MANHATTAN (CN) - An Israeli electronics company must surrender communication-jamming devices that can interfere with equipment used by U.S. armed forces and the North Atlantic Treaty Organization, the 2nd Circuit ruled.
Alon Wallach, a former Israeli military officer, acted as CEO and chief engineer of an Israeli electronics company that made and sold jammers capable of interfering with the electronic signals used to detonate improvised explosive devices. Since these devices can also interfere with military and NATO equipment, the United States includes them a "defense article" on the government's munitions list.
Homeland Security arrested Wallach in 2009, charging him with attempting and conspiring to export unlicensed jammers. The criminal complaint alleged that Wallach and his company, Wireless Avionics, had given a New Jersey manufacturer the necessary components to build jammers. NATO had signed a purchase order for the finished products, but the State Department's Directorate of Defense Trade Controls refused to give the New Jersey company the necessary export license because it felt the jammers could interfere with military action in Afghanistan.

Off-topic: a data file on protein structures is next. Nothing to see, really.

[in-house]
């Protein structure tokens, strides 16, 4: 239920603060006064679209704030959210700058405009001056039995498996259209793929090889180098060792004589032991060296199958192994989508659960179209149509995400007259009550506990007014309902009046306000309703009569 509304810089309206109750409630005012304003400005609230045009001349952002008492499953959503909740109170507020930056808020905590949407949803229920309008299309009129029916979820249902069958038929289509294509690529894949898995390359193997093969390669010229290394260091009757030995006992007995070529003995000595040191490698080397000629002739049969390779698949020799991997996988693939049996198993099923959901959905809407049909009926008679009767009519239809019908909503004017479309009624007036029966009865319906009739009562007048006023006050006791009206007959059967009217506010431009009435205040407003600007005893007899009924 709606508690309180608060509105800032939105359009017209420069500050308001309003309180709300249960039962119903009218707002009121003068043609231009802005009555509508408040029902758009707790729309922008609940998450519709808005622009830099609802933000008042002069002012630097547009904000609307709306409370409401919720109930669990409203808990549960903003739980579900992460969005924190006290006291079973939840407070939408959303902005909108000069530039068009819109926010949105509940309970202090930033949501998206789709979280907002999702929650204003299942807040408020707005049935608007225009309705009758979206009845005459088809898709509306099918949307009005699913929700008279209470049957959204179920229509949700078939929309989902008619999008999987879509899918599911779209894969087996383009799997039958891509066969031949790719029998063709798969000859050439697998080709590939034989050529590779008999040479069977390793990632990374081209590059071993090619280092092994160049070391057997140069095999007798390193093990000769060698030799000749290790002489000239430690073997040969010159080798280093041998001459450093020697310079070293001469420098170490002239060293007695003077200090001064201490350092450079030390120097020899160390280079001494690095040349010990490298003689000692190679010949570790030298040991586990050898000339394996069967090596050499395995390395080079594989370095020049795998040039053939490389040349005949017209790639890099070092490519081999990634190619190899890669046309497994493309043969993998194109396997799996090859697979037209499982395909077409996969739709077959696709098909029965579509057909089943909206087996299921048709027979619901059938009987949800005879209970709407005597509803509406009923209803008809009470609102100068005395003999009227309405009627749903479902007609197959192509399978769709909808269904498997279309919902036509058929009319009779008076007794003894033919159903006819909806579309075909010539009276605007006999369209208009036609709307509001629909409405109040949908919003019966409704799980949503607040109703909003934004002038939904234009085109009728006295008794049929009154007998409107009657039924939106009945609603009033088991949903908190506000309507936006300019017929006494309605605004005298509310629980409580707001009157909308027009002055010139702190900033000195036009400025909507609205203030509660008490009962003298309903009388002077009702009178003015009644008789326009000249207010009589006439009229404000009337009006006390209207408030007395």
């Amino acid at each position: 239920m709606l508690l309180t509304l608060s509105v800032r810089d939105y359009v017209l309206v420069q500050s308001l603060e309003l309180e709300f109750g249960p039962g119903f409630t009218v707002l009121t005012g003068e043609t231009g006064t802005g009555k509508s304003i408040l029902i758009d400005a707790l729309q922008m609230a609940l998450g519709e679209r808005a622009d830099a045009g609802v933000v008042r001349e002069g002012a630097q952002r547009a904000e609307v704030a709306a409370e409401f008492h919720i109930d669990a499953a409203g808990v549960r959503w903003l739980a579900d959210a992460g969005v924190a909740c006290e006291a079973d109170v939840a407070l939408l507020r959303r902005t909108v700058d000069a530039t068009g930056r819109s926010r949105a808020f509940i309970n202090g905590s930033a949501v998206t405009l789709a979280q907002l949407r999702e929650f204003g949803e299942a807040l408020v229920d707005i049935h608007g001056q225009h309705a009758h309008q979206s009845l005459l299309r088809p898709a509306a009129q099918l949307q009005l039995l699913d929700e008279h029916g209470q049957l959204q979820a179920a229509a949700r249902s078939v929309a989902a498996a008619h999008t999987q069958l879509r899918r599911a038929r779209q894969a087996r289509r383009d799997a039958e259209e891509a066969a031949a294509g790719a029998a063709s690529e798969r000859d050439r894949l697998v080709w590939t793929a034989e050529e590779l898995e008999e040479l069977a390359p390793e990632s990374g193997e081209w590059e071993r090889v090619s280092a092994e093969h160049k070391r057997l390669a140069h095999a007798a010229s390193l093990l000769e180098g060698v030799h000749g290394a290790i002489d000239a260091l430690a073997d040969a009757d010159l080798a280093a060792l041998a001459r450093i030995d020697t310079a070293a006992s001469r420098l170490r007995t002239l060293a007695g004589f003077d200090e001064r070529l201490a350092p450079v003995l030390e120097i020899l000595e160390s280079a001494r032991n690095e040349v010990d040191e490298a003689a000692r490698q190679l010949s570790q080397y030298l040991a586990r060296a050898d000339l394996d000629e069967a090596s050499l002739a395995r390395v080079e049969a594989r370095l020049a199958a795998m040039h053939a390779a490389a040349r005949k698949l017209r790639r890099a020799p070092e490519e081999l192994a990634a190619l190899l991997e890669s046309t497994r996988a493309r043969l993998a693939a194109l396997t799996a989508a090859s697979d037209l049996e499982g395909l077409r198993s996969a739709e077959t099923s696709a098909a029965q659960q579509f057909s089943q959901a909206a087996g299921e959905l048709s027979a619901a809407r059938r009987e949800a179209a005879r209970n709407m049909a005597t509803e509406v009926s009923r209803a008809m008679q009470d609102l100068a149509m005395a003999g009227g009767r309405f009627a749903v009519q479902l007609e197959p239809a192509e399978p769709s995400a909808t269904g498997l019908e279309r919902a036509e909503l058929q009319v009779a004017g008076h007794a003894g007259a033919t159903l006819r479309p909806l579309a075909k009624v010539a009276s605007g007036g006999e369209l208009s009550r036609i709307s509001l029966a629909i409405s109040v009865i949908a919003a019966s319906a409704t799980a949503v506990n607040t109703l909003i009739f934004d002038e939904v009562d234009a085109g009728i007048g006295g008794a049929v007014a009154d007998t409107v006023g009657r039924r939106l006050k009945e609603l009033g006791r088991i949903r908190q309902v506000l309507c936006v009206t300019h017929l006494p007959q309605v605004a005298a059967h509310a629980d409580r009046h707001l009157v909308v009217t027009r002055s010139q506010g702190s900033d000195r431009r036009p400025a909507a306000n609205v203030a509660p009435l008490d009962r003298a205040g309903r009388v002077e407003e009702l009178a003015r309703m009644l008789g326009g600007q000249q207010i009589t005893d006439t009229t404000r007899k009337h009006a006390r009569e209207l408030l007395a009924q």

Wanting to make a deal on the jammers with a third party, Wallach allegedly asked the owner of the New Jersey company to transfer the products to his possession. But the government says this other executive was a confidential government informant, who told them that Wallach was willing to sell the jammers to any willing party.
Wallach allegedly discussed possible customers in the Middle East at an undercover sting operation, leading agents to arrest him and seize the jammers.
The government dropped the charges against Wallach. In an agreement with Wallach and Wireless, the government said it would seize the 20 jammers. Three months later, it filed a civil forfeiture action against to take control of the jammers seized from the New Jersey company. Wallach objected, however, claiming that the jammers were not classified under the munitions list and "should be returned to its lawful owner that did nothing wrong."
Agreeing with the government that Wallach's claims were "meritless," a federal judge ordered the forfeiture. The 2nd Circuit affirmed on Dec. 22.
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